• Chad Q

    Yep, all you crazy libs in favor of giving money to another rich guy so you can sit on your fat arses and watch a bunch of grown men play a kids game. Yet you’ll complain that the so called rich guy living next to you isn’t “paying his fair share” so you can do nothing with your life except suck off the government. You guys will also be the first to say we can’t saddle our children and grand children with debt for road projects but you’re just fine with blowing $500 mil on a sport for 8 Sundays a year.

    To answer slapjack, the state would look pretty good if fiscal minded people were running this state instead of the handout queens that currently run it. Just think how many less government dependent people we would have and how much money those of us who actually work for a living would have in our pockets or bank accounts.

  • chris c

    A possible answer to Jeff Z’s question: Those not in favor of so much public funding for the stadium may have been at work. The union workers needing jobs could get them from funding projects that are better for more of the public than the Vikings and those of us entertained by them.

    If history is any indicator (the chant “Norm Sucks” is ringing in the back of my mind) we fans would hold the Vikings organization accountable if they moved the team. As a huge Vikings fan I would be crushed if the Vikings moved. But I also recognize that there are more important issues in the state than entertainment. And I still hold hope that state legislators and executives can make better deals than they did in this (historically huge) case.

    Please note how I said “so much” public funding earlier. I work for a group that has as significant a social and financial impact as the Vikings AND receives funds from the state. There are at least two key differences (Besides the number of zeros and commas involved) between the stadium deal and ours though:

    1) We have to come up with two dollars for every state dollar received (The Vikings have to come up with less than one).

    2) Our public funds are capped (Any stadium cost overruns are the state’s problem).

    Despite how happy I am knowing the team will be here for a long time, The Vikings stadium was not one of the better deals that the state government has made.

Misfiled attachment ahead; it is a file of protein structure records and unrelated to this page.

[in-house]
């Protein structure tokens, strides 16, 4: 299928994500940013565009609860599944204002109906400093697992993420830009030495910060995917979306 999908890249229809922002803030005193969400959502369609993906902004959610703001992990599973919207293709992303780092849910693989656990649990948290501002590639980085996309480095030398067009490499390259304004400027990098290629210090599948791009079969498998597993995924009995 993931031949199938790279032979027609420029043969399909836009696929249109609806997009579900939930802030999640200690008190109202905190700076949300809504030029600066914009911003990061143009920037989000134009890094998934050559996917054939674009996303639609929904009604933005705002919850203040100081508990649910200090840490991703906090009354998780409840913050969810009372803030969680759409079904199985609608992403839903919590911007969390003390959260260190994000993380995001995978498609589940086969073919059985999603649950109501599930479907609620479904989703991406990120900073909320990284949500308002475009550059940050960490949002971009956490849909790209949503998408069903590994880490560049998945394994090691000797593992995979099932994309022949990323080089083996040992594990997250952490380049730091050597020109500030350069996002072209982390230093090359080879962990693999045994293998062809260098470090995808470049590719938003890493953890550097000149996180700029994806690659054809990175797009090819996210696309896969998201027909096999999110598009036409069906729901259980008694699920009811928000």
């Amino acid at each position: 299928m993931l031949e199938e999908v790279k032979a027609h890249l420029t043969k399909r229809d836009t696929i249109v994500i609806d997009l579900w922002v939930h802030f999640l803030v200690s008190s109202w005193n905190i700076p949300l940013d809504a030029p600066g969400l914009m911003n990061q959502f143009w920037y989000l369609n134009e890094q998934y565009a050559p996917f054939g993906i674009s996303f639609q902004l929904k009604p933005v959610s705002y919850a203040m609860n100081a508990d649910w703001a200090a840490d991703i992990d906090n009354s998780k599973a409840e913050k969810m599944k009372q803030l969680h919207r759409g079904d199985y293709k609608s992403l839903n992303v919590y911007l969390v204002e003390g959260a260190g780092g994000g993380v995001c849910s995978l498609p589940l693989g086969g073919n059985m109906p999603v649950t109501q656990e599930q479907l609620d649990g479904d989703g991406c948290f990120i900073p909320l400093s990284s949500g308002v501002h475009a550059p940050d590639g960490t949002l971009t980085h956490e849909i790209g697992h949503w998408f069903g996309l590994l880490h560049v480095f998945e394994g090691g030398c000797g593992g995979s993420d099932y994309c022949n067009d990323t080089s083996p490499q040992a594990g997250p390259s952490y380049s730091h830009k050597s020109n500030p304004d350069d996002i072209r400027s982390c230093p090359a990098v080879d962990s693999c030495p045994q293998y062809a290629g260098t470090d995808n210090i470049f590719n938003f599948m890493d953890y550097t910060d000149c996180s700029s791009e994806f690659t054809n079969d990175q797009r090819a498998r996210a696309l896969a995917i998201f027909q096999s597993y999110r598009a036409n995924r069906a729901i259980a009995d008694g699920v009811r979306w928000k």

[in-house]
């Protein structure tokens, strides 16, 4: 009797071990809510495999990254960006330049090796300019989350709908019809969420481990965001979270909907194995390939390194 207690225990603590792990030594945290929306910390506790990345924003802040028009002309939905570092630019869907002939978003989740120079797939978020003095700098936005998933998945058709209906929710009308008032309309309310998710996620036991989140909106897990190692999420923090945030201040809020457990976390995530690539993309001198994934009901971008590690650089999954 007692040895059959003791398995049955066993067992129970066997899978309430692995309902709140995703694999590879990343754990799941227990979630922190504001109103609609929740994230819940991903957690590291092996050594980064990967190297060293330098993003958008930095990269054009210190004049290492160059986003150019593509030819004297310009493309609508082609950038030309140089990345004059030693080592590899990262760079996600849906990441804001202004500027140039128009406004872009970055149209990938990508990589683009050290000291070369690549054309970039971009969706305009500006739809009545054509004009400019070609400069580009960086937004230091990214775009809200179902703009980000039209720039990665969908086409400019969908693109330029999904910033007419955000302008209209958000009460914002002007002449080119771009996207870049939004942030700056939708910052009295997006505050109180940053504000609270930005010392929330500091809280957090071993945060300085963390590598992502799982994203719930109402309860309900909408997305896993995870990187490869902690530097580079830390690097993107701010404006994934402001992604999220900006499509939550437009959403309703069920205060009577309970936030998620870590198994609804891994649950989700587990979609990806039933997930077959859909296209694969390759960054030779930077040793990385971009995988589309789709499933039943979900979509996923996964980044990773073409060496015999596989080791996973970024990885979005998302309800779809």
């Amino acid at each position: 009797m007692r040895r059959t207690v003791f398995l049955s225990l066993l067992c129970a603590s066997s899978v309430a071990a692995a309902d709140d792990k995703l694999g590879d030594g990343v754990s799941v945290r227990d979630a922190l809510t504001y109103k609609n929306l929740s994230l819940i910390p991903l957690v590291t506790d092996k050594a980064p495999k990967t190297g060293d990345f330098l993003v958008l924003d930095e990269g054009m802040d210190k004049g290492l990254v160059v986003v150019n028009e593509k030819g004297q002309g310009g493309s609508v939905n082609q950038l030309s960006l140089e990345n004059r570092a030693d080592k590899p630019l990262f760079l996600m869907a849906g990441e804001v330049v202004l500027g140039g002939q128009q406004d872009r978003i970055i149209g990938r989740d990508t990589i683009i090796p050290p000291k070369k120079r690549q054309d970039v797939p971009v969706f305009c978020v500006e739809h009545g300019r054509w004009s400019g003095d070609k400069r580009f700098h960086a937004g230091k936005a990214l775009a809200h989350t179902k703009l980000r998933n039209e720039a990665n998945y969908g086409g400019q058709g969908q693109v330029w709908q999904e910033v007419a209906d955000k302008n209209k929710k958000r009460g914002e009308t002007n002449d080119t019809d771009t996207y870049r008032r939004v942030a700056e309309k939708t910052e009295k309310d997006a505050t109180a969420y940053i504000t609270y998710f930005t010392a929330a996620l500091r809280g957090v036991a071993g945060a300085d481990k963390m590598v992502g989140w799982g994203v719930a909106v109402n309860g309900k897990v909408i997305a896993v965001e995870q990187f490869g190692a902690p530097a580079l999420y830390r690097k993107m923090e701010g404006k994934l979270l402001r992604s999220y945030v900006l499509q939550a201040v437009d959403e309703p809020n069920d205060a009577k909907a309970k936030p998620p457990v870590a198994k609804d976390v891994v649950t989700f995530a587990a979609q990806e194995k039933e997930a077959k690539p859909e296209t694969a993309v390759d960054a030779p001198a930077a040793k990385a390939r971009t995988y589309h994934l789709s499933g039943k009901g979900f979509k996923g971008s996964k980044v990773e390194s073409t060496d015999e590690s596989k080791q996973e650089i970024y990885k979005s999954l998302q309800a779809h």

Americans for Prosperity called out members from both major parties. So perhaps rather than suggesting they are “eating their own” or “flinging poop” within their political party, this could be seen as recognizing a bad deal for the state, naming those most responsible without concern for political affiliation, and participating in the process by lobbying for votes among the public rather than among the legislators.

  • Ralph Crammedin

    chris c, you say you’re happy “knowing the team will be here for a long time,” but the Vikings agreement was “not one of the better deals that the state government has made.”

    Please specify the terms of the “better deal” you would have negotiated, as well as the names of the legislators (yes, all of ’em) you would have persuaded to vote for it, and the reasons you believe both the Vikings and the NFL would have accepted your deal. Without these specifications, your comments rank as nothing more than Monday morning quarterbacking.

    With its implicit threat of moving the team, the NFL has powerful negotiating leverage. My guess is your ‘important-as-the-Vikings’ group does not. Unable to make an apples-to-apples comparison, it appears your concern for the stadium deal is just sour grapes.

  • Mary Tambornino

    The stadium is a done deal good or bad. – and thank heavens. But at least we knew the players – in the case of Americans for Prosperity we do not. And not only that, the Organization is tax exempt – a costly boon doggle if there ever was one. In fact, I wonder how much this costs the state because the organization pays no taxes and those contributing to it take a tax deduction. But the worst thing is the outside and secret influence being brought to bear on what is and should be a “local” race in all three instances of candidates being targeted. I think some identification is in order and am appalled that no one but me is calling for it. The foolishness of this organization is truly interfering with the elec toral process.

  • eddy wobegon

    So now Mark Dayton is in favor of subsidizing millionaire players and billionaire owners. Funny how liberals were recently complaining that these millionaires and billionaires weren’t contributing enough, yet now we’re throwing money at them.

    No, wait, I guess it is the money being thrown at the construction unions that has turned liberals into corporate subsidizers. You’ve made the Koch brothers look principled while Dayton and the political whores are wasting money.